The solution 

Over the years, Alfa Laval has gained experience with many heat exchanger types in desalter water service, including various plate and shell and tube types. Most heat exchanger types struggle to address the various fouling mechanisms and deliver disappointing performance. The main reason is most heat exchangers use parallel channels or tubes to distribute flow inside the heat exchanger. During mudwashing or solids upsets, it is impossible to distribute the solids evenly to all tubes, so many channels foul and plug in a short time (Figure 3)This results in a hydraulic restriction, as well as diminished heat transfer, and can lead to unplanned shutdowns. A heat exchanger that eliminates the preferential flow paths of parallel heat exchangers is needed to successfully pass solids; and this is the key to the operation of spiral plate heat exchangers

Figure 3: S&T heat exchanger operating 1 month in desalter service

 

The spiral plate is a single-channel heat transfer device that will pass solids through the channel without becoming lodged in the heat exchanger. (Figure 4) This eliminates the hydraulic restriction concern and allows the spiral to operate without unplanned shutdowns. Other deposition fouling mechanisms such as asphaltine deposits will inevitably stick to any heat exchanger surface, spiral plate included. The impact of this fouling mechanism is lowered heat transfer performance and pressure drop increaseOur experience has shown that while the spiral plate exchanger can foul in this specific type of mechanism, the runtime can be 3-5 times longer than other technologies due to the high channel velocities and single channel arrangement of the spiral plate technologyAnother advantage is when cleaning the spiral plate is needed, steamout or chemical cleaning is very effective since there are no plugged areas of the heat exchanger, ensuring all cleaning chemicals reach the thin fouling coating on the surface. Mechanical cleaning is also easy to perform by removing one or both covers from the unit and hydroblasting with typical refinery tools.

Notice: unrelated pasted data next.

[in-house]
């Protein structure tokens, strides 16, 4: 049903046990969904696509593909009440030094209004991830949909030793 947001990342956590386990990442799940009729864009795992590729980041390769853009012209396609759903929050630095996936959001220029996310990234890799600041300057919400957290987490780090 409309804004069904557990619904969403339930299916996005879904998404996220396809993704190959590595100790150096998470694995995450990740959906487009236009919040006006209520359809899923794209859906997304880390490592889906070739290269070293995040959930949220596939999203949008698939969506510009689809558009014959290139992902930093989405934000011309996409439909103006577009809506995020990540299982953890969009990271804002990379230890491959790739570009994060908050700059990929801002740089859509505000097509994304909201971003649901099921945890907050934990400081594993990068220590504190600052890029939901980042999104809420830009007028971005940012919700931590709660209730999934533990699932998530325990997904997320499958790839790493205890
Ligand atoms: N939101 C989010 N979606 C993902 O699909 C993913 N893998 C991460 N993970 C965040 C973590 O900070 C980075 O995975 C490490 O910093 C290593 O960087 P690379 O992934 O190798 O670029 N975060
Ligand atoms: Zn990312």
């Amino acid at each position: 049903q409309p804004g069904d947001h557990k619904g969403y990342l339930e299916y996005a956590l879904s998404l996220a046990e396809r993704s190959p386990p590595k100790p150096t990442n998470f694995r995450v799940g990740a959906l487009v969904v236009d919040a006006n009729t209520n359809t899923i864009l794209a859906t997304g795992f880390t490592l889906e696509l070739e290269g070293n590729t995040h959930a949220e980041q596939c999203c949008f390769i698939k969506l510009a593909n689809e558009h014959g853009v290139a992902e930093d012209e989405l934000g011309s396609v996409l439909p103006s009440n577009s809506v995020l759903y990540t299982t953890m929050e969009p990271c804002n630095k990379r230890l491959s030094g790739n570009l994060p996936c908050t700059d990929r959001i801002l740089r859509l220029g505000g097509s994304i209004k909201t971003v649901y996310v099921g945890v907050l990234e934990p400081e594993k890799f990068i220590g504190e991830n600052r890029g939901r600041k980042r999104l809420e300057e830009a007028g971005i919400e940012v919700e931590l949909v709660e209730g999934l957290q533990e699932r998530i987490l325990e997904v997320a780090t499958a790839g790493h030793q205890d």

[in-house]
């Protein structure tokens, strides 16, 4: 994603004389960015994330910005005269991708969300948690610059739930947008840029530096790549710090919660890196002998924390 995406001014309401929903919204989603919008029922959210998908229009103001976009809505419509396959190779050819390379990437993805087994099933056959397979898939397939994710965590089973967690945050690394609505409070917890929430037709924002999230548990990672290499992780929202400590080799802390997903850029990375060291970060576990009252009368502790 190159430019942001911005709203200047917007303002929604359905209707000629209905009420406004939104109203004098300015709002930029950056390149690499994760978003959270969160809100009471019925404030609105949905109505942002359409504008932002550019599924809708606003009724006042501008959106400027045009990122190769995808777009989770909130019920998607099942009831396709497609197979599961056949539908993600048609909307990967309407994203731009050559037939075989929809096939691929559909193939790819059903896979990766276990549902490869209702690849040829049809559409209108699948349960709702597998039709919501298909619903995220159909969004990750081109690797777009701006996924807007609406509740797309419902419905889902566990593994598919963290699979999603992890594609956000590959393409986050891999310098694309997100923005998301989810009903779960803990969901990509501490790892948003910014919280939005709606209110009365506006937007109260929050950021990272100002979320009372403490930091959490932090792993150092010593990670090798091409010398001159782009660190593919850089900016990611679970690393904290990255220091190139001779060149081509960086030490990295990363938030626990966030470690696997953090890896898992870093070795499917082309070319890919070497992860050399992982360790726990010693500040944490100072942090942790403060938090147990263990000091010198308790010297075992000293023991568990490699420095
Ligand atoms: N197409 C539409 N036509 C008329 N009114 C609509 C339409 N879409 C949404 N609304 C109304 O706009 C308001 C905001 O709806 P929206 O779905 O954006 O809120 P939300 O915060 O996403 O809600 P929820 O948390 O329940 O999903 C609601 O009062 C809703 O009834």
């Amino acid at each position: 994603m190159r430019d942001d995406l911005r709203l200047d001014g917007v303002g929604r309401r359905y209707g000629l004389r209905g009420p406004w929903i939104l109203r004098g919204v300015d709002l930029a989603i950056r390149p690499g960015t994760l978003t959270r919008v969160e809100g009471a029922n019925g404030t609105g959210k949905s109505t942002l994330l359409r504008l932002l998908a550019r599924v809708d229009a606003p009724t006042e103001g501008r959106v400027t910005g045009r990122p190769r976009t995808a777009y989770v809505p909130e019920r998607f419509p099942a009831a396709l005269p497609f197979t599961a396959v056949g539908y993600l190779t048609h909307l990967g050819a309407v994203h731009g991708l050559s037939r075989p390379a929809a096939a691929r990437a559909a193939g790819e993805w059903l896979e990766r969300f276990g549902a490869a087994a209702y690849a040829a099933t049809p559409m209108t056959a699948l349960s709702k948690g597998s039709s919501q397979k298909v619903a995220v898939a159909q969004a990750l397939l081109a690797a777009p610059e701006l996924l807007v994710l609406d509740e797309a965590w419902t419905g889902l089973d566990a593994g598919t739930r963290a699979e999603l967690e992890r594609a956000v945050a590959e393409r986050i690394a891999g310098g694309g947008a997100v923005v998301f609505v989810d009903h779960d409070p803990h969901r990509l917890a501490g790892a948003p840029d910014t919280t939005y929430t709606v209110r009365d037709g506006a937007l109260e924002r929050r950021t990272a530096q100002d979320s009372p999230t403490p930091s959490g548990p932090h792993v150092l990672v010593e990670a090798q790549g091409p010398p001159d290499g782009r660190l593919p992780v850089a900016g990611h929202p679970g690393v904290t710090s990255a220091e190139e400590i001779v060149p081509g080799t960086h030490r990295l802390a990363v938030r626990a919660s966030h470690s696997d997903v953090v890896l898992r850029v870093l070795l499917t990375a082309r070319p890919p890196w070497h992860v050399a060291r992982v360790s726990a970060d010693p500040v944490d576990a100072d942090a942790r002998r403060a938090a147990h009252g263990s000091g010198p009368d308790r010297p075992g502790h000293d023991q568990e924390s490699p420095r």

Figure 4: Spiral plate exchanger cold and hot side after two months operation in the same desalter. No cleaning needed.

If these challenges sound familiar to you, give one of Alfa Laval’s refinery experts a call to discuss potential solutions. A spiral plate exchanger may be exactly what you need. 

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Chris Wajciechowski 

Chris Wajciechowski is Business Development Manager for Alfa Laval, applying high-efficiency and problem-solving heat exchangers in the Refining industry for over 20 years. His focus is on improving process performance and increasing reliability, thereby improving the profitability of refineries worldwide. Chris holds a Bachelor of Science in Chemical Engineering from Virginia Tech and is a licensed Professional Engineer in the USA.